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    Expressions of love and boredom from the back row.

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    A few more pictures from Virginia City can be found here.

    Lake Tahoe was a cold affair. The weather was not very warm and the views were so-so. We crossed the pass at Mt Rose and we had to stop to warm up. Emerald Bay was the most scenic part but didn't warrant a picture given the weather. A visit to Bob Fleischer gave us more insight into local riding knowledge.

    On May 4th, we rode to Mono Lake instead of our planned itinerary to go to Yosemite via hwy 120. It was closed. As were highways 4 and 108 we found out later when we tried to make our way to Yosemite. We were clearly too early in the season.

    Mono Lake is quite nice. It's a volcanic saline lake in which brine shrimp seem to thrive. The whole area was deserted and comfortably barren. Two million migratory birds make the lake their temporary home to feed on the brine shrimp.

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    A few more pictures can be found here.

    Next stops are Yosemite and San Francisco. We are ready for some warmer weather.
    #27
  8. Throttlemeister

    Throttlemeister Long timer

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    I take it you where on a boat then instead of a bike? I can see what you mean about coming into port there:puke1

    Got you beat:evil Twice so far I was given full tanks of fuel on my g/s (39liters for a single), like having Hugo for a fuel sponsorship:lol3 It makes my travel budget go a long damn ways:clap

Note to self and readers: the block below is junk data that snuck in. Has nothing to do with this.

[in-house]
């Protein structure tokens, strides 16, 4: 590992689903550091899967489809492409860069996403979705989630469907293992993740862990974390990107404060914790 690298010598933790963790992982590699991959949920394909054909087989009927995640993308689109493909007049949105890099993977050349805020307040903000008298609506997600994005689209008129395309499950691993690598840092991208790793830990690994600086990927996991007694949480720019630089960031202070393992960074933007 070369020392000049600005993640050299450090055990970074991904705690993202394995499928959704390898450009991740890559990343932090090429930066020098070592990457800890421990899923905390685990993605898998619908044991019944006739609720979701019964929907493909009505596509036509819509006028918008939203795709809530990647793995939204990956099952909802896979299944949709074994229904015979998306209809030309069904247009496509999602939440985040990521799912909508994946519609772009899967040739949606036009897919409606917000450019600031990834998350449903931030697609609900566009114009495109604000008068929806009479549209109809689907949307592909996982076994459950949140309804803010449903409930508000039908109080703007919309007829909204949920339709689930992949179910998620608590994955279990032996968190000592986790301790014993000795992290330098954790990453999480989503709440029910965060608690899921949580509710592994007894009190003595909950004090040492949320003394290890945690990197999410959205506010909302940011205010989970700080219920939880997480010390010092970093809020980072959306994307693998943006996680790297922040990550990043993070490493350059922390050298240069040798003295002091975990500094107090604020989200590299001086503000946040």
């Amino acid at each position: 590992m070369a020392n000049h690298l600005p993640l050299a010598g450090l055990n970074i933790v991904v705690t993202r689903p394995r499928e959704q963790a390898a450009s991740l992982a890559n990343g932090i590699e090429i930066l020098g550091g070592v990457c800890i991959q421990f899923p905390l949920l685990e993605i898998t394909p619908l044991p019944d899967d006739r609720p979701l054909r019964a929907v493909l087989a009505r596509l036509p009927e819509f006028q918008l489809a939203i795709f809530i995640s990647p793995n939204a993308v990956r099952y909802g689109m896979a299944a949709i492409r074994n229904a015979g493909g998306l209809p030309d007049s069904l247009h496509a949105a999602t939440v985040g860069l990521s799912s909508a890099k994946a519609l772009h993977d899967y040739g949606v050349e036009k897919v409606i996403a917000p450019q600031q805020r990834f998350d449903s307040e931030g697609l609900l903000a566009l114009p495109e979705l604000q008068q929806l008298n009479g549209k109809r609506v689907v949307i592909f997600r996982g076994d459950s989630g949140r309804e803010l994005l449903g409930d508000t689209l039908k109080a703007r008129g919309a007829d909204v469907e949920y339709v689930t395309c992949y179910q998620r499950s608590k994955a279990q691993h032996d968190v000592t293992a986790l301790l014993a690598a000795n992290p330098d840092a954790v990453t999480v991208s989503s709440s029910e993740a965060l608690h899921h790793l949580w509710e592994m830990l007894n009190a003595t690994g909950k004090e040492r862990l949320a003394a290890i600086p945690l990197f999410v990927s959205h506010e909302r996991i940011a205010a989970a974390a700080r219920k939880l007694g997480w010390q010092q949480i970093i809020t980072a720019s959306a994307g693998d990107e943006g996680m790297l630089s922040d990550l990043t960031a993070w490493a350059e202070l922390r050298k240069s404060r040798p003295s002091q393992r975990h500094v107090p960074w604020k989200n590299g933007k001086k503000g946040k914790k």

Maybe see you around down further South or on that PanAm side, I've kinda homesteaded down here over these last few years coming and going:D

    Can't miss a pair of old gs bikes with hpns too easily.
    #28
  9. $kywalker

    $kywalker what's next?

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    Have a great trip. Take your time and keep posting. I will be following with keen interest!

    Luke
    #29
  10. Malindi

    Malindi Zen Adventurer

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    May 5, 2012 - Cold was the theme of our ride to Yosemite today. It took 20 mins to get Jan's bike started as the temperature was nearer freezing than we cared for.

    A quick bite and off we were, on the way to Sonora Pass to cross the Sierras towards Yosemite. At the top, we stopped to take some pictures and minutes later were paying homage to our engines, praying to the almighty BMW gods, or so it must have seemed to a few skiers pulling up to park next to us. We were both kneeling next to our bikes, gloved hands wrapped around the protruding engine to try and extract some warmth for near-frozen extremities. It was just below freezing and with the wind-chill, it was less than comfortable. Add to that the numerous frozen patches of runoff and we were in 100% attention mode on the switchbacks.